Saturday, March 2, 2013

BLM And Cows

In my previous blog post I shared pictures of a trip LC and I took to see the wild horses last weekend.
He and I spent a long time parked in the middle of a dirt trail, in the middle of BLM land, watching the horses graz, and then watching them as they slowly and surely made their way across the trail we were standing on, before beginning to graze again on the hill to our right.
Some of them glanced in our direction as they passed us by, but most of them simply ignored us.
They - as with the big horn sheep and bison we see grazing along the highway in the Shoshone National Forest in the winter - are completely used to people.
Locals and visitors to the area who stop to watch, take pictures, enjoy these animals in their natural habitat..............
Eventually LC and I climbed back into the truck, I patted my sweet dog on top of her furry head, and we continued slowly driving further along the dirt trail, eager to explore some more and see what we could find.
We drove down one trail after another, bumping our way through the dirt and gravel and rock and mud, enjoying the solitude of the experience.
At one point not long after leaving the horses, we stopped to watch a huge herd of antelope grazing in the distance.
We had never seen such a large herd before.  There must have been over a hundred of these goofy looking, white-butted creatures grazing and running and we tried to take pictures of them but they all turned out too fuzzy to post.
Too far away for my little digital camera to cope in full zoom-in mode, and without the zoom these speedy, graceful, at-the-end-of-the-day beautiful animals blended seamlessly with the terrain and became invisible.
Sometime this past summer LC and I were parked in this same area of BLM land and on the spur of the moment decided to dig out a set of binoculars to see what we could see.
There were antelope everywhere.  Simply everywhere.
We watched them on that warm summer day through the binoculars for a long time.
Without the binoculars we would never have known that antelope were even in the area................
The Big Horn Mountains are like a huge, never ending wall of snow covered rock.
This endless mountain range is located 60 miles or more from Cody, but is visible even from the house.
During the summer they almost seem to float in the air, and have the appearance of being a mirage.
A mirage in the desert...............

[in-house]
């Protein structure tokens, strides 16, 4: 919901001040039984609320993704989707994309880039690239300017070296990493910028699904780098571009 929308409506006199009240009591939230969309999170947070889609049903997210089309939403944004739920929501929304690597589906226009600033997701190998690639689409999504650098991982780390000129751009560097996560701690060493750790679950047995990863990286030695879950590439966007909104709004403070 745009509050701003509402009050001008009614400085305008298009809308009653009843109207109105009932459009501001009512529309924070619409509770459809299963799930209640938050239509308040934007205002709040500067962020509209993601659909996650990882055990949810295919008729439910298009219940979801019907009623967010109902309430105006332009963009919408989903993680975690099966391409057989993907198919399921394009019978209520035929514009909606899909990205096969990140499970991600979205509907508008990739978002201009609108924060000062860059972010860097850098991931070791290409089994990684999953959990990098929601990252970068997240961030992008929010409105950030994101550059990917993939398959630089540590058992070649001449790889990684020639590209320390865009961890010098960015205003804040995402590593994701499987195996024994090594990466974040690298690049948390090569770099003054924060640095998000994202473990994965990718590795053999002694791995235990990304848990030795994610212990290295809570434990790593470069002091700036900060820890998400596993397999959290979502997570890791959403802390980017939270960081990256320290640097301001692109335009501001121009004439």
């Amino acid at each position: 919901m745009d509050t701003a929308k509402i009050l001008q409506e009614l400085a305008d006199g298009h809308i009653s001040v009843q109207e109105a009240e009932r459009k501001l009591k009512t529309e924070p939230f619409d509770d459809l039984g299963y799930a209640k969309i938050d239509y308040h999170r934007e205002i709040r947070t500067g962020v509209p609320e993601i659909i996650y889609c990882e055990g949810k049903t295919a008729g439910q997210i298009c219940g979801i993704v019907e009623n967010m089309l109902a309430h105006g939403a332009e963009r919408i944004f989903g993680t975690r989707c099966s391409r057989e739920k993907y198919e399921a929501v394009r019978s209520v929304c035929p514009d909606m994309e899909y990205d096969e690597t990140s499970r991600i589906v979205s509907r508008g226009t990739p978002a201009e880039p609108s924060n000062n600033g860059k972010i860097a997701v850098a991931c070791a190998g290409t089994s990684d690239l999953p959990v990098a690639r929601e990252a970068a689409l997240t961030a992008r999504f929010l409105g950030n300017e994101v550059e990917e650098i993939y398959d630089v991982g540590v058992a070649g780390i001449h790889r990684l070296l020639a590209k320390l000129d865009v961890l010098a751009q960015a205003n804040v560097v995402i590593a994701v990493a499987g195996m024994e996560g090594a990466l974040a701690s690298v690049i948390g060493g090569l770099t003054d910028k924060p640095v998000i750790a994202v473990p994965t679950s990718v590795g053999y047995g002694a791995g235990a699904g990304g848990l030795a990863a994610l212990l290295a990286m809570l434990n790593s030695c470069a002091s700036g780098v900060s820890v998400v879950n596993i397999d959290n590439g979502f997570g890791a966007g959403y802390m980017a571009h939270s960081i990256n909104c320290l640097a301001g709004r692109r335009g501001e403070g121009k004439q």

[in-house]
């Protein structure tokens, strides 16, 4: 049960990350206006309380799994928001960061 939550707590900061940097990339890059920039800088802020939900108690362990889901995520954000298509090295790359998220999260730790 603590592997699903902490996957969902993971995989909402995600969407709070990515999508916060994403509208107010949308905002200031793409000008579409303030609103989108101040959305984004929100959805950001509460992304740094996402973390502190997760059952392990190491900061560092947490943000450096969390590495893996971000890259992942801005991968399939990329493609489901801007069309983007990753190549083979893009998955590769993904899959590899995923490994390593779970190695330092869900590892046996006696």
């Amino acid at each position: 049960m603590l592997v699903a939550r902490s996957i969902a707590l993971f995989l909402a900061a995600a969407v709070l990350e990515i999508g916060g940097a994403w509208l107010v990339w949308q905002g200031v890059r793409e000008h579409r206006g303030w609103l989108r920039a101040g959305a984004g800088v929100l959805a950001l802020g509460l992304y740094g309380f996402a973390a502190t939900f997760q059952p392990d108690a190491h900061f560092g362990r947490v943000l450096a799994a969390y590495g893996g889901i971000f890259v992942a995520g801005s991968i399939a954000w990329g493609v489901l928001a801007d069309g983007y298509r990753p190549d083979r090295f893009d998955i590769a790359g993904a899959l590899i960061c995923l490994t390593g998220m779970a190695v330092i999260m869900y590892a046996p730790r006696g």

Looking west towards Rattlesnake and Cedar Mountains.............
After leaving the horses we stopped often during our slow journey to nowhere in particular.
We climbed out of the truck continually at the noisy behest of our demanding mutt who wanted to explore as much as we did.
We were out on BLM land for a couple of hours and saw no other humans the entire time that we were out.
Sometimes I miss trees, but there is a solitude and expansiveness to all of the BLM land that we are surrounded by.
It is wide open and uncomplicated terrain.
The openness and quiet is compelling.  And comforting.............
For all the times we have traveled out to this place we eventually and somehow found ourselves driving rutted out dirt roads that we had never been on before.
LC and I have always wondered how the horses could survive in this barren land during the winter.
There is almost no shelter.  Almost no water.  Almost no food.
And then, unexpectedly, we found part of the answer.
A large watering hole we didn't know existed.
Completely frozen on the day we visited...............
And right beside the natural pond, we found a huge water trough.
It was also frozen on this day, and we can only guess that it is there through the work of those employed with the Bureau of Land Management.
We knew of two other natural springs in this huge section of BLM land because we had come across them in our travels.
But these two were newly discovered the other day..............
Both the frozen pond and the frozen trough were located in a huge, wide open expanse of land...............
I have seen cows grazing in many other sections of BLM land in the region but had never seen cattle grazing on wild mustang land until last weekend.
This guy was the first cow we saw, and the sight of him startled me initially.
Where there was one, there must be others, and we quickly found them...............
“You will come to a place where the streets are not marked.
Some windows are lighted. but mostly they're darked.
But mostly they're darked.
A place you could sprain both your elbow and chin!
Do you dare to stay out? Do you dare to go in?
How much can you lose? How much can you win?”
Dr. Seuss, Oh, the Places You'll Go!

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